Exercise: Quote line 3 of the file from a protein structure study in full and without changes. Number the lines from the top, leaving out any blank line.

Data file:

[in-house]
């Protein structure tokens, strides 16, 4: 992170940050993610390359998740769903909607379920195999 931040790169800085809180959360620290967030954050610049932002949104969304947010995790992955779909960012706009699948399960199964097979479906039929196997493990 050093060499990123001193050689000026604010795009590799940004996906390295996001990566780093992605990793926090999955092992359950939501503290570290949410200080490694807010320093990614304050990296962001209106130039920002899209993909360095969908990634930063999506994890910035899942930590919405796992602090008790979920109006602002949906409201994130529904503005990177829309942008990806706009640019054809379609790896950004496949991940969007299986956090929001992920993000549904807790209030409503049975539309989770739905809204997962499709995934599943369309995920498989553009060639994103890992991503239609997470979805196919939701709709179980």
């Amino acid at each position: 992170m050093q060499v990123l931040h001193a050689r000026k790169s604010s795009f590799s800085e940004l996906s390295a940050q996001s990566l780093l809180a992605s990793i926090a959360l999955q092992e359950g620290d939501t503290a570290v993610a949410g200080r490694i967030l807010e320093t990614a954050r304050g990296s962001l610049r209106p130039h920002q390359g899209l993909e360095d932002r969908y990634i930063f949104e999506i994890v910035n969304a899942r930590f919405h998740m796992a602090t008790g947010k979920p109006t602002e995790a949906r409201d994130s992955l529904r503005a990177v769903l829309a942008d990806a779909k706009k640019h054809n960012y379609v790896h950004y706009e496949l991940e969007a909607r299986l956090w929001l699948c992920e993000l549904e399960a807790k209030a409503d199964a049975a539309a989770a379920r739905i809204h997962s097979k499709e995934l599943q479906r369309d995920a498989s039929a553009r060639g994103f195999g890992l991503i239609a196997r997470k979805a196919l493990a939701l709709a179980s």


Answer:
């Amino acid at each position: 992170m050093q060499v990123l931040h001193a050689r000026k790169s604010s795009f590799s800085e940004l996906s390295a940050q996001s990566l780093l809180a992605s990793i926090a959360l999955q092992e359950g620290d939501t503290a570290v993610a949410g200080r490694i967030l807010e320093t990614a954050r304050g990296s962001l610049r209106p130039h920002q390359g899209l993909e360095d932002r969908y990634i930063f949104e999506i994890v910035n969304a899942r930590f919405h998740m796992a602090t008790g947010k979920p109006t602002e995790a949906r409201d994130s992955l529904r503005a990177v769903l829309a942008d990806a779909k706009k640019h054809n960012y379609v790896h950004y706009e496949l991940e969007a909607r299986l956090w929001l699948c992920e993000l549904e399960a807790k209030a409503d199964a049975a539309a989770a379920r739905i809204h997962s097979k499709e995934l599943q479906r369309d995920a498989s039929a553009r060639g994103f195999g890992l991503i239609a196997r997470k979805a196919l493990a939701l709709a179980s």